Following the gruesome terrorist attacks in Paris, President François Hollande immediately declared a state of emergency, tightened France's borders and ordered 1,500 French troops to descend on Paris — temporary measures for extreme times.
But foreign correspondents and the French press report that Hollande will ask for his country's state of emergency, which he declared on Friday, to be extended for three months. The bill will be presented by the cabinet on Wednesday, Le Figaro reports, and Parliament will have to decide whether to extend the state of emergency — as it does with any state of emergency lasting over 12 days, under French law.
President Hollande will also ask for the law to be amended or altered, likely because the law as it stands gives the state incredibly broad powers to suppress the public.
The state of emergency also allows the government to set up curfews, and in the past it has been used to curfew just certain kinds of people. Notably, those people have been Muslims.
Sudden and extreme power: In many countries, laws governing a state of emergency are used in cases of natural disasters, declarations of war or civil unrest — in that regard, France's state of emergency seems appropriate. But France's laws about what the government can do in that state are specific and severe.
A state of emergency allows police to make home searches without warrants and set up blockades. The government can set up "protection areas" in one space and drive people out of public in another. They can close public events, prevent theaters from opening and exercise control over the press off "all kinds," whether that's print, radio or otherwise.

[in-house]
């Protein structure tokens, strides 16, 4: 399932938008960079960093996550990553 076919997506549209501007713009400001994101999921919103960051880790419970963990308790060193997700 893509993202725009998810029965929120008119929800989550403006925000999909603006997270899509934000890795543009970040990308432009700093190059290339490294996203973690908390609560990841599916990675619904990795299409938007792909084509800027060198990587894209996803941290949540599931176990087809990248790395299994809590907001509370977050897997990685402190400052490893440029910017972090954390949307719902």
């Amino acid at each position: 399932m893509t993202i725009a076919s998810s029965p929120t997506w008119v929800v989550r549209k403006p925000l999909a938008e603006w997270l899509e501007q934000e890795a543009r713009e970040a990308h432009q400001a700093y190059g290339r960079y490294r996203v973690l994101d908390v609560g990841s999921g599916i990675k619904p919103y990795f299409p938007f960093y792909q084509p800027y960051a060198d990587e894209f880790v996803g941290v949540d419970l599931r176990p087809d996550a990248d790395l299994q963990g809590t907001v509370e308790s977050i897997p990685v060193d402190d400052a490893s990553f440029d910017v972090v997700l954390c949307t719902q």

The only thing more drastic would be to declare a state of "siege," which would hand over power to the military.
The state of emergency also allows the government to set up curfews, and in the past it has been used to curfew only certain kinds of people. Notably, those people have been Muslims.
A history of tension with Muslims: The law was drafted in 1955 to deal with Algerian separatists and has only been used on two notable occasions — both of which had some element of policing Muslims.
The first was in 1961, when the law was used to put a curfew on French Muslims. On Oct. 17, 1961, a group of Muslims broke that curfew in a peaceful protest. The police set upon the crowds with batons and guns, allegedly strangling the Algerians or even throwing them off bridges — the media at the time failed to adequately cover the events, but the death toll is often estimated at 200. The police chief who led the counter-assault would later be convicted as a Nazi sympathizer and war criminal.
The second time was in 2005, when riots broke out in immigrant-heavy communities as racial tensions in France over Arabic and North African immigrants burst at the seams. The state of emergency lasted until February 2006; thousands of cars burned and dozens were arrested weekly.
Both times, the state of emergency punctuated nervousness around France's internal struggle with successfully integrating its Muslim population, in a country where there is not just a significant influx of immigrants but a history of anger and divisiveness toward Muslims.